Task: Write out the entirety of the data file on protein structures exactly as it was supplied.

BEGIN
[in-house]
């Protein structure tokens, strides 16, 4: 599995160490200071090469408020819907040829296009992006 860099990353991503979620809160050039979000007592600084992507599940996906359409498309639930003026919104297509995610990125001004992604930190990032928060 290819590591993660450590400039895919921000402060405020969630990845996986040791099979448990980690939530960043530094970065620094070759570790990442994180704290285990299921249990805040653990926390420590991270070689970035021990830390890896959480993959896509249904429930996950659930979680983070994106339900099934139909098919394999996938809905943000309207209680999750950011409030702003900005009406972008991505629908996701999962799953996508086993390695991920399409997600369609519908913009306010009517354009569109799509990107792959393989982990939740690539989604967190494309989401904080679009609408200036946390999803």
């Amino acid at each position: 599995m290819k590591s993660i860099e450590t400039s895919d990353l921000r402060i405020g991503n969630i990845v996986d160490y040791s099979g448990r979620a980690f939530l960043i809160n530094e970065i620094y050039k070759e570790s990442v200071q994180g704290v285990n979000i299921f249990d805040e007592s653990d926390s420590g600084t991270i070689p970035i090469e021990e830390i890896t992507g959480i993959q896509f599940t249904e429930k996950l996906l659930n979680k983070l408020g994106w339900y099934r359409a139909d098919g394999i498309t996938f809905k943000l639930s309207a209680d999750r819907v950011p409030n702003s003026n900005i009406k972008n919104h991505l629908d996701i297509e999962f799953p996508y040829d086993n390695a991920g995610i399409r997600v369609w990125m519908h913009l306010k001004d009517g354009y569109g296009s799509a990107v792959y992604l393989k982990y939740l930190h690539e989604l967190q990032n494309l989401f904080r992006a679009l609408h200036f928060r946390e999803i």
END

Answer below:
[in-house]
């Protein structure tokens, strides 16, 4: 599995160490200071090469408020819907040829296009992006 860099990353991503979620809160050039979000007592600084992507599940996906359409498309639930003026919104297509995610990125001004992604930190990032928060 290819590591993660450590400039895919921000402060405020969630990845996986040791099979448990980690939530960043530094970065620094070759570790990442994180704290285990299921249990805040653990926390420590991270070689970035021990830390890896959480993959896509249904429930996950659930979680983070994106339900099934139909098919394999996938809905943000309207209680999750950011409030702003900005009406972008991505629908996701999962799953996508086993390695991920399409997600369609519908913009306010009517354009569109799509990107792959393989982990939740690539989604967190494309989401904080679009609408200036946390999803």
């Amino acid at each position: 599995m290819k590591s993660i860099e450590t400039s895919d990353l921000r402060i405020g991503n969630i990845v996986d160490y040791s099979g448990r979620a980690f939530l960043i809160n530094e970065i620094y050039k070759e570790s990442v200071q994180g704290v285990n979000i299921f249990d805040e007592s653990d926390s420590g600084t991270i070689p970035i090469e021990e830390i890896t992507g959480i993959q896509f599940t249904e429930k996950l996906l659930n979680k983070l408020g994106w339900y099934r359409a139909d098919g394999i498309t996938f809905k943000l639930s309207a209680d999750r819907v950011p409030n702003s003026n900005i009406k972008n919104h991505l629908d996701i297509e999962f799953p996508y040829d086993n390695a991920g995610i399409r997600v369609w990125m519908h913009l306010k001004d009517g354009y569109g296009s799509a990107v792959y992604l393989k982990y939740l930190h690539e989604l967190q990032n494309l989401f904080r992006a679009l609408h200036f928060r946390e999803i």